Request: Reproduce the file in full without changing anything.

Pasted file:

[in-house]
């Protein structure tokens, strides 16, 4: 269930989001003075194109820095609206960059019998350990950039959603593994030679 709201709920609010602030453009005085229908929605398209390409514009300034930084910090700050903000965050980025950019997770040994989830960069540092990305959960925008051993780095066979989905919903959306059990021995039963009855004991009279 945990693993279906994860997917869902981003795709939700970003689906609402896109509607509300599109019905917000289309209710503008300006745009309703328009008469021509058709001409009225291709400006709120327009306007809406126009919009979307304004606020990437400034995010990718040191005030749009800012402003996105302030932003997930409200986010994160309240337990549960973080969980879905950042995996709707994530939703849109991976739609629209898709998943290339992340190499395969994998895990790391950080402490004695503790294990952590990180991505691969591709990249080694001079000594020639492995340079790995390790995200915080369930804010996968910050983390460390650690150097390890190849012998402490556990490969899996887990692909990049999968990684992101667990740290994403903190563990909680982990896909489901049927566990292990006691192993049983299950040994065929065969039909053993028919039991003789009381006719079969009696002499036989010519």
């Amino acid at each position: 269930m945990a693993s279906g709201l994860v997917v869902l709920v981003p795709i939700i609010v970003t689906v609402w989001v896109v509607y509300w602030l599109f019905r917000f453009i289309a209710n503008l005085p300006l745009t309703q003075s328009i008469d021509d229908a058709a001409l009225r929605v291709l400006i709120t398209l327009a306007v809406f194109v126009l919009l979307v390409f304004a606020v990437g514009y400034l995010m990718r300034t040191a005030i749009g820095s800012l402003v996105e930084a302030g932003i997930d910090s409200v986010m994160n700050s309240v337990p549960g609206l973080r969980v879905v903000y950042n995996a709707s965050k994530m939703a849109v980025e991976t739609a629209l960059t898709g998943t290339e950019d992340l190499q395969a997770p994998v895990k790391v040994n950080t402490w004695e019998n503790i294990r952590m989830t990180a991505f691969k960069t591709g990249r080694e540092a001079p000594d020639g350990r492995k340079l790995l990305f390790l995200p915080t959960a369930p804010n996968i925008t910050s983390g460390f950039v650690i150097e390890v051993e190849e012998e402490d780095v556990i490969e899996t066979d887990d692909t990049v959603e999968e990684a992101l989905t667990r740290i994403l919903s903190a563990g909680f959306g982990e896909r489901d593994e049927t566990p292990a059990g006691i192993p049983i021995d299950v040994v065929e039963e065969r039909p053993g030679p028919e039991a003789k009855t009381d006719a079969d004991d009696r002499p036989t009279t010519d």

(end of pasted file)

[in-house]
């Protein structure tokens, strides 16, 4: 269930989001003075194109820095609206960059019998350990950039959603593994030679 709201709920609010602030453009005085229908929605398209390409514009300034930084910090700050903000965050980025950019997770040994989830960069540092990305959960925008051993780095066979989905919903959306059990021995039963009855004991009279 945990693993279906994860997917869902981003795709939700970003689906609402896109509607509300599109019905917000289309209710503008300006745009309703328009008469021509058709001409009225291709400006709120327009306007809406126009919009979307304004606020990437400034995010990718040191005030749009800012402003996105302030932003997930409200986010994160309240337990549960973080969980879905950042995996709707994530939703849109991976739609629209898709998943290339992340190499395969994998895990790391950080402490004695503790294990952590990180991505691969591709990249080694001079000594020639492995340079790995390790995200915080369930804010996968910050983390460390650690150097390890190849012998402490556990490969899996887990692909990049999968990684992101667990740290994403903190563990909680982990896909489901049927566990292990006691192993049983299950040994065929065969039909053993028919039991003789009381006719079969009696002499036989010519």
């Amino acid at each position: 269930m945990a693993s279906g709201l994860v997917v869902l709920v981003p795709i939700i609010v970003t689906v609402w989001v896109v509607y509300w602030l599109f019905r917000f453009i289309a209710n503008l005085p300006l745009t309703q003075s328009i008469d021509d229908a058709a001409l009225r929605v291709l400006i709120t398209l327009a306007v809406f194109v126009l919009l979307v390409f304004a606020v990437g514009y400034l995010m990718r300034t040191a005030i749009g820095s800012l402003v996105e930084a302030g932003i997930d910090s409200v986010m994160n700050s309240v337990p549960g609206l973080r969980v879905v903000y950042n995996a709707s965050k994530m939703a849109v980025e991976t739609a629209l960059t898709g998943t290339e950019d992340l190499q395969a997770p994998v895990k790391v040994n950080t402490w004695e019998n503790i294990r952590m989830t990180a991505f691969k960069t591709g990249r080694e540092a001079p000594d020639g350990r492995k340079l790995l990305f390790l995200p915080t959960a369930p804010n996968i925008t910050s983390g460390f950039v650690i150097e390890v051993e190849e012998e402490d780095v556990i490969e899996t066979d887990d692909t990049v959603e999968e990684a992101l989905t667990r740290i994403l919903s903190a563990g909680f959306g982990e896909r489901d593994e049927t566990p292990a059990g006691i192993p049983i021995d299950v040994v065929e039963e065969r039909p053993g030679p028919e039991a003789k009855t009381d006719a079969d004991d009696r002499p036989t009279t010519d």